Stanley and Joel 

WE need more government officials like Stanley T. Iakopo, the executive director of the CNMI Office of Veterans Affairs. He saw a problem — loose cows at the veterans cemetery — and did what he could to solve it. He didn’t complain about the lack of funds. He did not wait for other government agencies to “do something about it.”  And he did not just talk about it. Through his efforts, a temporary fence has been installed and a more permanent structure is set to be completed in November.

To be sure, not all community problems are as easy to “solve,” but a buck-stops-here attitude can go a long way.

Rep. Joel Camacho would probably agree. Despite the obvious lack of funding, and with the little that he has, he continues to do what he can to provide his constituents with safe recreation areas, the latest of which is a playground at a popular beach.

Anyone — and just about everyone — can say that s/he is “deeply concerned” about public health and that we all need to exercise more. But so far, Representative Camacho is among the (very) few elected officials who is helping, in his own way, to make it possible.

Good job senators

ALWAYS watch out for the well-intentioned measures. If we’re lucky, they won’t be fully implemented and eventually forgotten. If, however, they are actually enforced, their unforeseen and unintended consequences can end up harming the supposed beneficiaries.

So when in doubt, don’t. And we’re glad that doubtful senators consulted stakeholders and thought long and hard about the pros and cons of the bill to “authorize a freeze on rent increases, evictions, and foreclosures during a declared state of emergency or major disaster.”

As the senators pointed out, there could — and should — be other and better ways to reach the bill’s avowed goals. Meanwhile, more analyses and more public hearings are needed. We also recommend a federally funded seminar  conducted by an economist who will discuss  basic economic concepts, including prices, and the (dismal) history of price controls.  Lawmakers should be required to attend.

Not as entertaining as Netflix

ON Wednesday, the political theater in the House chamber was, for a change,  not unbearably boring. The tense colloquy between the DPS chief and Rep. Tina Sablan was somewhat entertaining, if you’re into that sort of spectacle, but we’re pretty sure that some members of the public also wanted to know if all that verbal display had a relevant point.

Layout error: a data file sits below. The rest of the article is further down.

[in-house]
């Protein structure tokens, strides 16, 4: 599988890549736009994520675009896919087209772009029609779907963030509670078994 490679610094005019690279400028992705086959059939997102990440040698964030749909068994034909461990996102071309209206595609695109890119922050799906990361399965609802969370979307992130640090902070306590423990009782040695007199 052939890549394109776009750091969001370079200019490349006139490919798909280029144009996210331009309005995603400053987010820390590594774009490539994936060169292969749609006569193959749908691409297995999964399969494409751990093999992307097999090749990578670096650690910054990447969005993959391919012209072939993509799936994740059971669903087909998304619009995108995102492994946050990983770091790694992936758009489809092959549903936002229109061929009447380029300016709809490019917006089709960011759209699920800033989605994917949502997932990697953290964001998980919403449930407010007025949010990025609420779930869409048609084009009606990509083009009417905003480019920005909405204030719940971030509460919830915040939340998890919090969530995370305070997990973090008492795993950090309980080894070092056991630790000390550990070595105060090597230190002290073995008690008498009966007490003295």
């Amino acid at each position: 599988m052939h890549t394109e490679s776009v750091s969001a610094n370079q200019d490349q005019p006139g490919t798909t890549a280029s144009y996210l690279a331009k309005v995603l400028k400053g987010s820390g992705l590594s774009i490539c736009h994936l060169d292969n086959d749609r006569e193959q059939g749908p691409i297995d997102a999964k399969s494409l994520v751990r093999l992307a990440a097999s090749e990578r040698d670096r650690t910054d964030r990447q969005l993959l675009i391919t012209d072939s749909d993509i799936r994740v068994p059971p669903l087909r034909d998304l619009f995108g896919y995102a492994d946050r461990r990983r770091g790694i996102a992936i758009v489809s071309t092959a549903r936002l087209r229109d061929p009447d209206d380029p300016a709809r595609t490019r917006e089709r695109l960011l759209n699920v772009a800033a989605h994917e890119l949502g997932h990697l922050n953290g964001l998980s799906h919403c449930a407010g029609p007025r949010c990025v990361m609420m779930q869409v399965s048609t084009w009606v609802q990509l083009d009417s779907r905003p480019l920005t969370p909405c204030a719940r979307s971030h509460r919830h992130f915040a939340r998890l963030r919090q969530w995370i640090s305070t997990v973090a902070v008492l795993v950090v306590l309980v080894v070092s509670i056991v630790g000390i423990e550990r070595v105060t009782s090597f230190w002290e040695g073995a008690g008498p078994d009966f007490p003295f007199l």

Are House members saying that there should be more restrictions on nepotism? And what about the rules that govern government furloughs? Who should implement them? Were they violated? Are there penalties for violations?

Usually, an “investigating” lawmaker has already conducted research and gathered the pertinent facts prior to a hearing. S/he already knows the answers to his/her questions when “grilling” an “unfriendly witness.”  But that seems to be not the case during Wednesday’s DPS budget hearing which some could compare to a (political) fishing expedition. (No, not a witch-hunt. The witches have already been identified. And the House hearings that will be held all throughout the election campaign season are the political equivalent of burning witches at the stake.)

In any case, there was a time not too long ago when politicians were “deeply concerned” about the CNMI’s “bloated government.” But when government furloughs were announced, everyone was, suddenly, “concerned” about the furloughed employees. The concerned politicians say it should have been “done right.” But if the other government employees were furloughed, do we think they would feel that it was the “right thing” to do? And do we believe that they would not complain to their lawmakers about the unfairness of it all?

As we’ve stated before, recalling the furloughed employees will cost $13 million. When will the speaker of the House create a “special committee” for that important issue?

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